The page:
second best, theory of

Proposed by Canadian economist RICHARD LIPSEY (1928-1980) and Australian economist KELVIN LANCASTER (1924-1999), theory of second best assumes that if one of the conditions necessary to achieve Pareto-optimality is missing then the ‘second best’ position can only be reached by departing from all the other Paretian conditions.

Also see: pareto efficiency

R G Lipsey and K Lancaster, ‘The General Theory of Second Best’, Review of Economic Studies, vol. XXIV (October, 1956) 11-32


In an economy with some uncorrectable market failure in one sector, actions to correct market failures in another related sector with the intent of increasing economic efficiency may actually decrease overall economic efficiency. In theory, at least, it may be better to let two market imperfections cancel each other out rather than making an effort to fix either one. Thus, it may be optimal for the government to intervene in a way that is contrary to usual policy. This suggests that economists need to study the details of the situation before jumping to the theory-based conclusion that an improvement in market perfection in one area implies a global improvement in efficiency.[3]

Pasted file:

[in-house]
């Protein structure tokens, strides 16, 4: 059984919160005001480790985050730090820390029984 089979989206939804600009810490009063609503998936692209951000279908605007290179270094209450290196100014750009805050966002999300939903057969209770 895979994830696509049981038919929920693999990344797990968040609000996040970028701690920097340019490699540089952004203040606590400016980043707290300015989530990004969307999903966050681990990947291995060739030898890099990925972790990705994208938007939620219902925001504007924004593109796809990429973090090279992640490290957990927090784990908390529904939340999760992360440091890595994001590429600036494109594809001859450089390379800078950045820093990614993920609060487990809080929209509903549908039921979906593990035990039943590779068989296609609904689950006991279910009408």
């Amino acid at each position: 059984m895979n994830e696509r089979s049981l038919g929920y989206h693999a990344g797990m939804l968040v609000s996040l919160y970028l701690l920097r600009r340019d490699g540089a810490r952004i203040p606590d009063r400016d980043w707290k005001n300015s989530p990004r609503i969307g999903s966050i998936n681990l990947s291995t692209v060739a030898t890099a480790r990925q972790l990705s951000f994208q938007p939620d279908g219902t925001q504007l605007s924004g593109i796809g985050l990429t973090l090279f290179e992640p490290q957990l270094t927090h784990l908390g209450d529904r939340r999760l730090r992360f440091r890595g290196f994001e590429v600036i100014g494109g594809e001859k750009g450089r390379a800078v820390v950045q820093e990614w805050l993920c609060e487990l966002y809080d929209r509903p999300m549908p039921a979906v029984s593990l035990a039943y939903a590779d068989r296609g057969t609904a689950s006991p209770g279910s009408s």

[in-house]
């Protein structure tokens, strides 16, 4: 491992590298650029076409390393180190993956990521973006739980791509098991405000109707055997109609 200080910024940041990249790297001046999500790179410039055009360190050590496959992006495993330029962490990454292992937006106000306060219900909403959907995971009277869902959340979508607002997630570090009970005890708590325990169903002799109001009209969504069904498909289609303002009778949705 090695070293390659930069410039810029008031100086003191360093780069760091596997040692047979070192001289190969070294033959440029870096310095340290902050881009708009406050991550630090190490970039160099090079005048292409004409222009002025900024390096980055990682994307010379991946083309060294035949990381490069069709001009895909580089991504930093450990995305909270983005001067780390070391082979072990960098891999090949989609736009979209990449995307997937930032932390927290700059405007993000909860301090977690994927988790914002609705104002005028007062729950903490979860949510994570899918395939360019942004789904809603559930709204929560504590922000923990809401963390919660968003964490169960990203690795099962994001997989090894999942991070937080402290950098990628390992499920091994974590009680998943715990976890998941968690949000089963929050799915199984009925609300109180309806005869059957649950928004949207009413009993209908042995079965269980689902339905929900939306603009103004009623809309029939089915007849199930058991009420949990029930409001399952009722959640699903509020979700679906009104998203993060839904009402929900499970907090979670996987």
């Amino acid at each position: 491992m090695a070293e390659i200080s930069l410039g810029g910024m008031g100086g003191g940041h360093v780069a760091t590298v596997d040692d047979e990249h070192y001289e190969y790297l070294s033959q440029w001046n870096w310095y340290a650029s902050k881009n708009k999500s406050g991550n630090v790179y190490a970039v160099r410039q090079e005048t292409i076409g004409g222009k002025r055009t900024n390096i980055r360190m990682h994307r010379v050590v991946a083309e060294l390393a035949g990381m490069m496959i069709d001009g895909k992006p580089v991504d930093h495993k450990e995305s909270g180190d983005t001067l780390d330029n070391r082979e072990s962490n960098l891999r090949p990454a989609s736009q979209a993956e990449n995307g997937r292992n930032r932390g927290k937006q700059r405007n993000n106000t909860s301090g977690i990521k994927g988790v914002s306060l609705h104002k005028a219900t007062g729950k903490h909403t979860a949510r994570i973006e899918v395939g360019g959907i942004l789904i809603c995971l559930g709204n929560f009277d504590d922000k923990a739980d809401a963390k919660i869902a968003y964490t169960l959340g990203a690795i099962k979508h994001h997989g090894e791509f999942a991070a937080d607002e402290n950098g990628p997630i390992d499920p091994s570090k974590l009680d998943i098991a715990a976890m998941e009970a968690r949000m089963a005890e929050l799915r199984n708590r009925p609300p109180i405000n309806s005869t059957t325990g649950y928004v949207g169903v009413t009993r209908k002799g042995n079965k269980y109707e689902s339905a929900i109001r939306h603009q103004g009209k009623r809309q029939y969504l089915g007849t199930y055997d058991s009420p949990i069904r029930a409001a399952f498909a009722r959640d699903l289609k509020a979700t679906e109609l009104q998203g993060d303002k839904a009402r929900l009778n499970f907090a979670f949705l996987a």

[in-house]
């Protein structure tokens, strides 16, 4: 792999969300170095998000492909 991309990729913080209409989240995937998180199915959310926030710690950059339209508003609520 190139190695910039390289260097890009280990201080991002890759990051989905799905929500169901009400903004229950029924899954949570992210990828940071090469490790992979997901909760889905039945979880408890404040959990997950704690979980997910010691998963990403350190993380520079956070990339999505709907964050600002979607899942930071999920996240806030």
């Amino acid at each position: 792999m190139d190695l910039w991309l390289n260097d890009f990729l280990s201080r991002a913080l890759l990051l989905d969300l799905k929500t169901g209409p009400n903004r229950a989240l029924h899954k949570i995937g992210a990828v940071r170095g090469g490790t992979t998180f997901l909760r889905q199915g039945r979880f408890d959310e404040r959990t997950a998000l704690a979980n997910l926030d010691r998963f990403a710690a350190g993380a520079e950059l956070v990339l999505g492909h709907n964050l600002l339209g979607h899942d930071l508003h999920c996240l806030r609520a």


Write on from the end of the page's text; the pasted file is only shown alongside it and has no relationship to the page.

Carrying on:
Even though the theory of the second best was developed for the Walrasian general equilibrium system, it also applies to partial equilibrium cases. For example, consider a mining monopoly that is also a polluter: mining leads to tailings being dumped in the river and deadly dust in the workers’ lungs. Suppose in addition that there is nothing at all that can be done about the pollution without also reducing production. However, the government is able to break up the monopoly.

The problem here is that increasing competition in this market is likely to increase production (since monopolists restrict production). Because pollution is highly associated with production, pollution will most likely increase. Thus, it is not clear that eliminating the monopoly increases overall welfare. Gains from trade in the mined mineral will increase, but externalities from pollution will increase as well, possibly outweighing the gains from trade.

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